I dreamt I was in somebody else’s space. I was getting it ready for them. Making it nice. And then another person who worked for them, was their PA of sorts, came to me, smiling, apologetic even and said that it was fine but she needed to add more stuff. She had some pottery figures from Cornwall, some wooden objects, cushions, curtains. Bit by bit, she brought the clutter in and the space got smaller and smaller. She talked about her boss and I saw him in my dream, in my mind’s eye. I knew him, had meant to work for him in his other place, a pub-cum-hotel, I think. I’ll talk to him, she said, see if we can’t get that job for you after all. I didn’t want it. I didn’t tell her, though. He was hard-faced, an Eastern European, perhaps Russian. She showed me pictures of his lover, an older woman she talked about how he liked to see the age in her face. (We’d talked about President Macron and his partner, who was 65 a couple of days ago, at breakfast. She’d been his teacher, he said. It gives us all hope, I’d replied. Perhaps this had instigated this reference, who knows?) She was sorry she had to change everything, had liked the way I’d prepared the space. But he likes it this way, she said.

Other people’s homes. I’ve lived in a few. We do so now. It is home but it is not. I always wanted my own home, who doesn’t? It’s an ideal, to be able to live as you choose, do to a space as you will. Though, of course, this has its limits. What would it have been like this home of mine? A flat, a house, a cottage, a bungalow or even a caravan or a barge? Big or small?  I like space, space to move but at the same time I wouldn’t want a mansion. Just enough rooms to live in. The idea of rooms that no one goes into makes me sad. It would be white, barely furnished. Not much on the walls and no clutter, no stuff. And clean. I would clean it from top to bottom, knowing it, knowing all it’s crevices. I like flat-dwelling but sometimes I don’t want to live amongst the mess or accumulations of other people’s lives. And I do fantasise about the freshness of the outdoors, a garden. Room to breathe, to be alone. A little white house with rooms that echo with emptiness.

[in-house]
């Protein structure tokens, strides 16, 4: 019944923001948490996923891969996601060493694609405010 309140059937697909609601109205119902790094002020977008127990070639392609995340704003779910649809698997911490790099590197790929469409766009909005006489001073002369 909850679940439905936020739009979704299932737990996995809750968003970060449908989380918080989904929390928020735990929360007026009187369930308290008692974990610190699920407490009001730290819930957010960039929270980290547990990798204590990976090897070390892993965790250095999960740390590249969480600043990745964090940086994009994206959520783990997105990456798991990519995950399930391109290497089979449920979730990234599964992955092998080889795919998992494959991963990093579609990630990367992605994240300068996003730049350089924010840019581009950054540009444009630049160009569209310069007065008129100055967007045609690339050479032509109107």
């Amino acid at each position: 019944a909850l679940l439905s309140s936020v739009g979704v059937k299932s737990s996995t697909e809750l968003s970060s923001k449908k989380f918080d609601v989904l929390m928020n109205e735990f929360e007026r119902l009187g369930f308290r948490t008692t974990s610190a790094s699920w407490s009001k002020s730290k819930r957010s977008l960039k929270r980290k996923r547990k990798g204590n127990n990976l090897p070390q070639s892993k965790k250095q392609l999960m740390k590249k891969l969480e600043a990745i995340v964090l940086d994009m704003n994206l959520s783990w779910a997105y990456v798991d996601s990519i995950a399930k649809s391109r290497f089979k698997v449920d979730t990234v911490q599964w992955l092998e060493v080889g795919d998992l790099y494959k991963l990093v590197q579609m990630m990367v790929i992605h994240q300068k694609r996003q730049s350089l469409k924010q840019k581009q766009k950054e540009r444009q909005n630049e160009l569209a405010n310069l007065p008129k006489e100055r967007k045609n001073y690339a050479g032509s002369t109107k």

I am tired. I felt tired walking. There was a light wind and more people were out than yesterday. A police car drove past me on Mill Road, flashing blue. And earlier two cars had driven ahead of me down to the harbour, only to park, lights off and sit. Up to no good? Possibly. Let me go, Steven, let me go. Let me go. A boy is shouting outside Pier Pressure. It is playful. I catch snatches of conversation and unless I memorise it, chanting it all the way home, it is lost. A group of students followed by a man in a hoodie, again along Mill Road. They sprawl along the pavement, falling onto the road, he sidles. Suddenly he rattles a wire fence that sections off the housing development currently under construction. He pulls at it. What is he doing? Then he kicks at a brick that hold the fencing in place. Then another. I leave him to it. Just feeling destructive. I suppose it is harmless. Mindless violence. I remember that phrase from when I was sixteen and on a farm in Worcester strawberry picking. There had been an old armchair in the bunkhouse and one night someone had just hacked at its upholstery, ripping it to shreds. Mindless violence, one of the pickers had said the next morning, adding mournfully, I liked that chair.

The sky is white grey and still.

I’ve painted over the marks on my bedroom ceiling. It looks better, not perfect but better. This will do, you know. This home, this borrowed home. For now, this moment, it will do in all it’s imperfections. It isn’t what I would’ve chosen for myself. But there is much to love. That is enough. And now?

Coffee and work. Coffee and work.

By Ellen Bell

Artist and writer currently living in Aberystwyth.